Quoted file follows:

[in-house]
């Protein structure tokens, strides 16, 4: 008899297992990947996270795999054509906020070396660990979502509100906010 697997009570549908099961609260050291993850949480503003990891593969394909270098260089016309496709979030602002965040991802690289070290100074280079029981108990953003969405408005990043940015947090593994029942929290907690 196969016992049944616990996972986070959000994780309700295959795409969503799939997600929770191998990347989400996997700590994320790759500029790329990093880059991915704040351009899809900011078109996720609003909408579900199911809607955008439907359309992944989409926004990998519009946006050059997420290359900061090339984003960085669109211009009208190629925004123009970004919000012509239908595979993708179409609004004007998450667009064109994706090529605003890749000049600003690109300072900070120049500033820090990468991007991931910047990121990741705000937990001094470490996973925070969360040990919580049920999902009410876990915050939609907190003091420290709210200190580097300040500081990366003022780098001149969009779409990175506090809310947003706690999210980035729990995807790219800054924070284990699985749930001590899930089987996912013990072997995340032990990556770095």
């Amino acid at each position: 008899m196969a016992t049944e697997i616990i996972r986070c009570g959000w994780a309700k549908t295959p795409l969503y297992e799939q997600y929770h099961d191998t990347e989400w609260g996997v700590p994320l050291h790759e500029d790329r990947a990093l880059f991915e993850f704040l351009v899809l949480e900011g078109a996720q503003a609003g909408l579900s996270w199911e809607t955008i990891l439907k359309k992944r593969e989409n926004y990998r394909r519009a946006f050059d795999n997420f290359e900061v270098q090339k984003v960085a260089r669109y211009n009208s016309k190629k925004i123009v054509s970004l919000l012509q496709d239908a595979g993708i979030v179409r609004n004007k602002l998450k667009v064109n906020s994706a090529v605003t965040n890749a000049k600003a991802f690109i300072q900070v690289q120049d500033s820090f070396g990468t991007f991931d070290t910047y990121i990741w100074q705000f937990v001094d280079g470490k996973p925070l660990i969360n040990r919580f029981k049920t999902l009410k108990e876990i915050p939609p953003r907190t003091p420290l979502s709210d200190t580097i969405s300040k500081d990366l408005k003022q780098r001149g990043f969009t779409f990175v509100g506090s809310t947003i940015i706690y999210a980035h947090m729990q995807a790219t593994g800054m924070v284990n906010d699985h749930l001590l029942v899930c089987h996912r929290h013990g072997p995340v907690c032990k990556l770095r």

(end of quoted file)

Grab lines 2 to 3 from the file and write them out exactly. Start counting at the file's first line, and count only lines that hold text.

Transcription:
């Protein structure tokens, strides 16, 4: 008899297992990947996270795999054509906020070396660990979502509100906010 697997009570549908099961609260050291993850949480503003990891593969394909270098260089016309496709979030602002965040991802690289070290100074280079029981108990953003969405408005990043940015947090593994029942929290907690 196969016992049944616990996972986070959000994780309700295959795409969503799939997600929770191998990347989400996997700590994320790759500029790329990093880059991915704040351009899809900011078109996720609003909408579900199911809607955008439907359309992944989409926004990998519009946006050059997420290359900061090339984003960085669109211009009208190629925004123009970004919000012509239908595979993708179409609004004007998450667009064109994706090529605003890749000049600003690109300072900070120049500033820090990468991007991931910047990121990741705000937990001094470490996973925070969360040990919580049920999902009410876990915050939609907190003091420290709210200190580097300040500081990366003022780098001149969009779409990175506090809310947003706690999210980035729990995807790219800054924070284990699985749930001590899930089987996912013990072997995340032990990556770095």
């Amino acid at each position: 008899m196969a016992t049944e697997i616990i996972r986070c009570g959000w994780a309700k549908t295959p795409l969503y297992e799939q997600y929770h099961d191998t990347e989400w609260g996997v700590p994320l050291h790759e500029d790329r990947a990093l880059f991915e993850f704040l351009v899809l949480e900011g078109a996720q503003a609003g909408l579900s996270w199911e809607t955008i990891l439907k359309k992944r593969e989409n926004y990998r394909r519009a946006f050059d795999n997420f290359e900061v270098q090339k984003v960085a260089r669109y211009n009208s016309k190629k925004i123009v054509s970004l919000l012509q496709d239908a595979g993708i979030v179409r609004n004007k602002l998450k667009v064109n906020s994706a090529v605003t965040n890749a000049k600003a991802f690109i300072q900070v690289q120049d500033s820090f070396g990468t991007f991931d070290t910047y990121i990741w100074q705000f937990v001094d280079g470490k996973p925070l660990i969360n040990r919580f029981k049920t999902l009410k108990e876990i915050p939609p953003r907190t003091p420290l979502s709210d200190t580097i969405s300040k500081d990366l408005k003022q780098r001149g990043f969009t779409f990175v509100g506090s809310t947003i940015i706690y999210a980035h947090m729990q995807a790219t593994g800054m924070v284990n906010d699985h749930l001590l029942v899930c089987h996912r929290h013990g072997p995340v907690c032990k990556l770095r």